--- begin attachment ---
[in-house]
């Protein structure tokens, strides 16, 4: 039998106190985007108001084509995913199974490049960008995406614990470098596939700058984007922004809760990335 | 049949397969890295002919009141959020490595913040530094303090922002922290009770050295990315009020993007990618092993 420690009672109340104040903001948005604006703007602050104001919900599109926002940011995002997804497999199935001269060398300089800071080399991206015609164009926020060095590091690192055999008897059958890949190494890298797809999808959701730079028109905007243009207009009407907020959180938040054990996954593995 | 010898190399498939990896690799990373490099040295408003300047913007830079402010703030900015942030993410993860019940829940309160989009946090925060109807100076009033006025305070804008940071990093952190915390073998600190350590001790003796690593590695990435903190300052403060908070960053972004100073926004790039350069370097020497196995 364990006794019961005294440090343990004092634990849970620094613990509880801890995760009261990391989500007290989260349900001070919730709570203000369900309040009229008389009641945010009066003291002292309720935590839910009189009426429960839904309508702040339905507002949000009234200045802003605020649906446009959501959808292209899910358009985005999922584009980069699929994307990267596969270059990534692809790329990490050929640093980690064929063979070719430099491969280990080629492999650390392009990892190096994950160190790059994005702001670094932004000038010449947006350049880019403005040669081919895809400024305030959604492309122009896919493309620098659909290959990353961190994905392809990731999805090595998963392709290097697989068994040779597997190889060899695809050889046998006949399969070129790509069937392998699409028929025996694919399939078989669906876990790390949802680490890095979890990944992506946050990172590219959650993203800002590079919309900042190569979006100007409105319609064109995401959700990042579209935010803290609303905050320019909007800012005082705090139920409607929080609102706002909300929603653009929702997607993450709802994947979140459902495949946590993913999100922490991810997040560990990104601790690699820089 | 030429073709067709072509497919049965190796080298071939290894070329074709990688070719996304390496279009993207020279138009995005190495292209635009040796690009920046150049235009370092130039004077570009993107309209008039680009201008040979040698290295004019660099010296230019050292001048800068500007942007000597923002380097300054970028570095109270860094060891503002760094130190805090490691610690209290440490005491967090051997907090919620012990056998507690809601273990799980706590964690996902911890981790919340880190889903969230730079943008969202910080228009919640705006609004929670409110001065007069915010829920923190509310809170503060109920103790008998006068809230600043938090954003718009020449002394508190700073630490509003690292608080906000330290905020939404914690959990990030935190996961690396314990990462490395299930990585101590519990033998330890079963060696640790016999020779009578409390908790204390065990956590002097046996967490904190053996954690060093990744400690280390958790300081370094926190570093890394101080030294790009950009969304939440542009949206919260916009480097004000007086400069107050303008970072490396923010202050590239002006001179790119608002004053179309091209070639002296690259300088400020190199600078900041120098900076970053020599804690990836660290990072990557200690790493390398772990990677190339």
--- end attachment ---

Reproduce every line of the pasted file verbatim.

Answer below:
[in-house]
């Protein structure tokens, strides 16, 4: 039998106190985007108001084509995913199974490049960008995406614990470098596939700058984007922004809760990335 | 049949397969890295002919009141959020490595913040530094303090922002922290009770050295990315009020993007990618092993 420690009672109340104040903001948005604006703007602050104001919900599109926002940011995002997804497999199935001269060398300089800071080399991206015609164009926020060095590091690192055999008897059958890949190494890298797809999808959701730079028109905007243009207009009407907020959180938040054990996954593995 | 010898190399498939990896690799990373490099040295408003300047913007830079402010703030900015942030993410993860019940829940309160989009946090925060109807100076009033006025305070804008940071990093952190915390073998600190350590001790003796690593590695990435903190300052403060908070960053972004100073926004790039350069370097020497196995 364990006794019961005294440090343990004092634990849970620094613990509880801890995760009261990391989500007290989260349900001070919730709570203000369900309040009229008389009641945010009066003291002292309720935590839910009189009426429960839904309508702040339905507002949000009234200045802003605020649906446009959501959808292209899910358009985005999922584009980069699929994307990267596969270059990534692809790329990490050929640093980690064929063979070719430099491969280990080629492999650390392009990892190096994950160190790059994005702001670094932004000038010449947006350049880019403005040669081919895809400024305030959604492309122009896919493309620098659909290959990353961190994905392809990731999805090595998963392709290097697989068994040779597997190889060899695809050889046998006949399969070129790509069937392998699409028929025996694919399939078989669906876990790390949802680490890095979890990944992506946050990172590219959650993203800002590079919309900042190569979006100007409105319609064109995401959700990042579209935010803290609303905050320019909007800012005082705090139920409607929080609102706002909300929603653009929702997607993450709802994947979140459902495949946590993913999100922490991810997040560990990104601790690699820089 | 030429073709067709072509497919049965190796080298071939290894070329074709990688070719996304390496279009993207020279138009995005190495292209635009040796690009920046150049235009370092130039004077570009993107309209008039680009201008040979040698290295004019660099010296230019050292001048800068500007942007000597923002380097300054970028570095109270860094060891503002760094130190805090490691610690209290440490005491967090051997907090919620012990056998507690809601273990799980706590964690996902911890981790919340880190889903969230730079943008969202910080228009919640705006609004929670409110001065007069915010829920923190509310809170503060109920103790008998006068809230600043938090954003718009020449002394508190700073630490509003690292608080906000330290905020939404914690959990990030935190996961690396314990990462490395299930990585101590519990033998330890079963060696640790016999020779009578409390908790204390065990956590002097046996967490904190053996954690060093990744400690280390958790300081370094926190570093890394101080030294790009950009969304939440542009949206919260916009480097004000007086400069107050303008970072490396923010202050590239002006001179790119608002004053179309091209070639002296690259300088400020190199600078900041120098900076970053020599804690990836660290990072990557200690790493390398772990990677190339």